The social and organisational roots of ecological uncertainties in Cameroon’s forest management decentralisation model

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This paper examines Cameroon's model of forest-management decentralisation by characterising its organisational infrastructure and by assessing - and anticipating - the ecological effects of those policy changes. The essay is based on nvironmental governance research conducted in Cameroon during the last three years. Five Community Forests, one Council Forest and nine forestry fee management committees were covered by the study. Methods of data collection included participant observation, analysis of historical trends, semi-structured interviews at the regional level, focus group meetings, historical transects of landscape and future scenarios. The first section describes the key reforms put in place by the new forest management regime, including the institutional and socio-organisational choices legally prescribed for outlying actors in the decentralised management of forests and their revenues. The mechanisms connecting these institutional and socio-organisational choices to implementation - that is, the management of Community Forests, Council Forests and forestry revenues - are examined in the second part of the essay. The third section assesses the social outcomes of these processes. Ecological risks and uncertainties due to the way decentralised management is conducted at both the local and the regional levels are addressed in the fourth section. The Cameroonian decentralisation model, already registered some positive infra-outcomes. After all, decentralisation is not mechanical. It is not only explainable by laws and institutional arrangements: its implementation depends on many variables. It requires sufficient time to develop due to the complexity of human and institutional behaviour and because of unpredictability, variability, contingency and change, as well as many other stimuli. In sum, it is a ‘story' of adaptation, with successes and failures. Policy innovations and reforms are in themselves experiments and should not be perceived as victories or crises, but, instead, as arenas of ongoing lessons and progressive learning.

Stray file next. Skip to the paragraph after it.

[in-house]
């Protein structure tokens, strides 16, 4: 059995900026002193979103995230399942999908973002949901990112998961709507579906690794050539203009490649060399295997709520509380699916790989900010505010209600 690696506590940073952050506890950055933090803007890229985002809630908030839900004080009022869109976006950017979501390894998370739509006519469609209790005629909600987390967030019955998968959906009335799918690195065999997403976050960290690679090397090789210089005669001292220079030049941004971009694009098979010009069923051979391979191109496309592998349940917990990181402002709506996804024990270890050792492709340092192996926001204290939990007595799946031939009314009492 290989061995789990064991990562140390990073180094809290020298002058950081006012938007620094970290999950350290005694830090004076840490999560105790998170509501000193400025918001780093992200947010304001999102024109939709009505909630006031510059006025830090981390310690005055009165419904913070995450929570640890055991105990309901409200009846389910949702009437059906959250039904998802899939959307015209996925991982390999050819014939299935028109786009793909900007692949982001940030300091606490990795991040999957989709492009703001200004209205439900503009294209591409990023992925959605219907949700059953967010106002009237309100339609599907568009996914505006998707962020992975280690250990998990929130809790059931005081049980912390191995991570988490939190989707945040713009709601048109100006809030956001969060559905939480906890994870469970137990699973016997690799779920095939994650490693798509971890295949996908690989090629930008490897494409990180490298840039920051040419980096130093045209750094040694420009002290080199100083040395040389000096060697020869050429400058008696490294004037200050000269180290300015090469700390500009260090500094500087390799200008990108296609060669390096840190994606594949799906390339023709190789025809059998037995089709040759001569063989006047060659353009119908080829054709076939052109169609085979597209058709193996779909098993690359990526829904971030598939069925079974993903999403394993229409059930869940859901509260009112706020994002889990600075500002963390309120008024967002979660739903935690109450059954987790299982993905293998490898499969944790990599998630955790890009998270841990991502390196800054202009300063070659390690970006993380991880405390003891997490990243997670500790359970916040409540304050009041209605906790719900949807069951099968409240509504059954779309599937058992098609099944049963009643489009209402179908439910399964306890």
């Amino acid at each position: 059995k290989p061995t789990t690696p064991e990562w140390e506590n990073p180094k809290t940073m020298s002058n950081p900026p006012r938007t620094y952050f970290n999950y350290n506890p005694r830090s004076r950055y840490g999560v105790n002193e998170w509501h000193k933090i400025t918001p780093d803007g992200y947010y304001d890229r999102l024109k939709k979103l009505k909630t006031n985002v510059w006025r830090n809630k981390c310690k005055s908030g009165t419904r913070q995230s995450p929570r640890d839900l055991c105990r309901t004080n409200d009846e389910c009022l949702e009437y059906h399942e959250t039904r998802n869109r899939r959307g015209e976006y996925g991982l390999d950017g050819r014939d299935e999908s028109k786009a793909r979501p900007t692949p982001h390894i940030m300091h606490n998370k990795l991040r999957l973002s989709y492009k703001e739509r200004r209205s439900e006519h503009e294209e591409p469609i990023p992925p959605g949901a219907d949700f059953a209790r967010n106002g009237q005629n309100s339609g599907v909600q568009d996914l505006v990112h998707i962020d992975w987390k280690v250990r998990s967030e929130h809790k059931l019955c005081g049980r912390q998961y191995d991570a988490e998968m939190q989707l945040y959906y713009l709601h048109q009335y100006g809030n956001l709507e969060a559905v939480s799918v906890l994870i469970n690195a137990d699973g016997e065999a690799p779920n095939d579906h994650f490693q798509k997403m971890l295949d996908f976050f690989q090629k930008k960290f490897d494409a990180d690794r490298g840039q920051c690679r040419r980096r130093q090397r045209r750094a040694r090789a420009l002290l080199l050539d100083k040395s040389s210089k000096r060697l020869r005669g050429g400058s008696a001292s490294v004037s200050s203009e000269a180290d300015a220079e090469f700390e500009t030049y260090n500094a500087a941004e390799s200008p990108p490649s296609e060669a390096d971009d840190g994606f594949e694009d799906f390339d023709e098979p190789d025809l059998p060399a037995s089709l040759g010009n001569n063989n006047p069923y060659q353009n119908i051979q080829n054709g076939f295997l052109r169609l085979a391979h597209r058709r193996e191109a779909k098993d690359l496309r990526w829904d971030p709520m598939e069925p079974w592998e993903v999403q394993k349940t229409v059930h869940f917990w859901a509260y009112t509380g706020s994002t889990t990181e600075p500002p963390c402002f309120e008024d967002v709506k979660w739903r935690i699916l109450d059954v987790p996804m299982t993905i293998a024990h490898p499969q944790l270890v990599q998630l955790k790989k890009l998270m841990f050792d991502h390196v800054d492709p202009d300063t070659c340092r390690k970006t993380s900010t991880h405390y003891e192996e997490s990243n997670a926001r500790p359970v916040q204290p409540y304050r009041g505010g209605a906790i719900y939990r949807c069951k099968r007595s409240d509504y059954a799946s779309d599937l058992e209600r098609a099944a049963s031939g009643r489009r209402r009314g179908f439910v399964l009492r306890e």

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    European Journal of Development Research 16(1): 174-191

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    Oyono, P.R.




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